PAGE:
In my posting titled “The Turkey Had It Easy, Part II”, I wrote that I had a theory concerning the little mysteries we experience from time to time.  I formed this theory some time ago, but after an unprecedented number of recent, peculiar events, I’ve come to believe it must be true.  In the case of my Thanksgiving escapade the lock button on my back doorknob had inexplicably been set, thus leaving me locked outside my house on the coldest night of the season.  (Recall that the doorknob and deadbolt locks had never been keyed to match and I had never set the doorknob lock in the eighteen months since moving in.  And, as Edith Ann* would say, that’s the truth.)

Another unfortunate episode involved both my house and car keys.  One Sunday I was preparing to leave for Mass and for once was ahead of schedule.  This meant that I would arrive at my pew calmly and with dignity instead of like “Willy Mays” Hayes (Wesley Snipes) sliding for stolen bases in the film “Major League.”  Everything I am to take with me is ready on my dining room table.  I give the dog a rawhide chew stick, gather up my things and, reaching into my purse for my keys, walk to the back door.



Arriving at the door I’m still foraging for the keys but with no luck.  I set everything down and begin looking inside my purse. Then, one by one, I begin removing its contents:  wallet, glasses case, pen, hairbrush, cell phone, Kleenex, gum—everything but the keys.  I put it all back and race upstairs to check the purse I had used the day before.  The dog races up, too.  Nothing.  I check the pockets of recently-worn clothing.  Nothing.  The desk next to my bed, the bathroom, the floor.  No keys.  I check in the office and the TV room.  No luck.  I run back downstairs.  So does the dog.  By now it is 10:15.  Mass begins today at 10:30.  If I leave right now I’ll be only five, maybe ten minutes late.  But where are my keys?!!  I search the kitchen, the powder room, the living and dining rooms.  I shake my purse but there is not the familiar sound of jingling keys.  I race back upstairs.  So does the dog.  Another thorough search with the same results.  I run downstairs again.  So does the dog.  (This is beginning to resemble a Chinese fire drill!)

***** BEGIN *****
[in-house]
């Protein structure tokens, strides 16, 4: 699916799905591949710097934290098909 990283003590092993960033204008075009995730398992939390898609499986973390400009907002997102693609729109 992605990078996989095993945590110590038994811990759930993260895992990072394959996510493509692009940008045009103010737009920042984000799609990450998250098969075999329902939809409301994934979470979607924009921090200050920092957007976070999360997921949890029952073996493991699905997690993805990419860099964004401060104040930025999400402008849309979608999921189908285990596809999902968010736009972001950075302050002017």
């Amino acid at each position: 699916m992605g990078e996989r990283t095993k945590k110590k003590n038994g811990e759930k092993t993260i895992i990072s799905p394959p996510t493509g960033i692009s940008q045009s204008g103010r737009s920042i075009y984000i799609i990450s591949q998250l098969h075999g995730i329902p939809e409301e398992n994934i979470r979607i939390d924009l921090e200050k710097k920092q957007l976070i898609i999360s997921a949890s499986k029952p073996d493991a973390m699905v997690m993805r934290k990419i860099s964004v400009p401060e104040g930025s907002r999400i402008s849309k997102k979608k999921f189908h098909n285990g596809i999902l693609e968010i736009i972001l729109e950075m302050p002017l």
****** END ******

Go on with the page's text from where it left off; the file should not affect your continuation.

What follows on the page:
Aha!  I’ll get the spare keys.  I look in the kitchen where the extra house key had been since I moved in.  Gone.  Gone?!!  To the front closet where another house key hangs from the lanyard I wear on my walks.  Good!  One down, one to go.  The extra car key, however, is missing.  What?  No!  No!  By now it is 11:15.  Not only am I going to miss Mass, I’ll have to go to confession to explain why.

Later that evening, searching for my keys again, I find them—in my purse!  They were in a side pocket hidden under my rosary bag and some other things.  That’s why they didn’t jingle.  Months later,  just before Christmas, I was cleaning the storage closet under the stairs.  I picked up some bags next to the door and—son of a b—-!  There was the prodigal car key!  How in the world . . . ?  Several weeks before I had taken it and the house key to a local hardware to have duplicates made.  The clerk couldn’t cut a new car key, however, because there was no current template.  Since the key, equipped with a computer chip, costs about $125 to replace at the car dealership ($75 at the hardware), I decided to wait on the new template.  That’s the last I recall seeing that key until my Christmas cleaning. Sometimes it’s not easy being me.

Tune in next week when WES explains it all.


©2012, The Wit’s End Scribbler


*A Ruth Buzzi character on the TV series “Rowan & Martin’s Laugh-In” (1968-1973)

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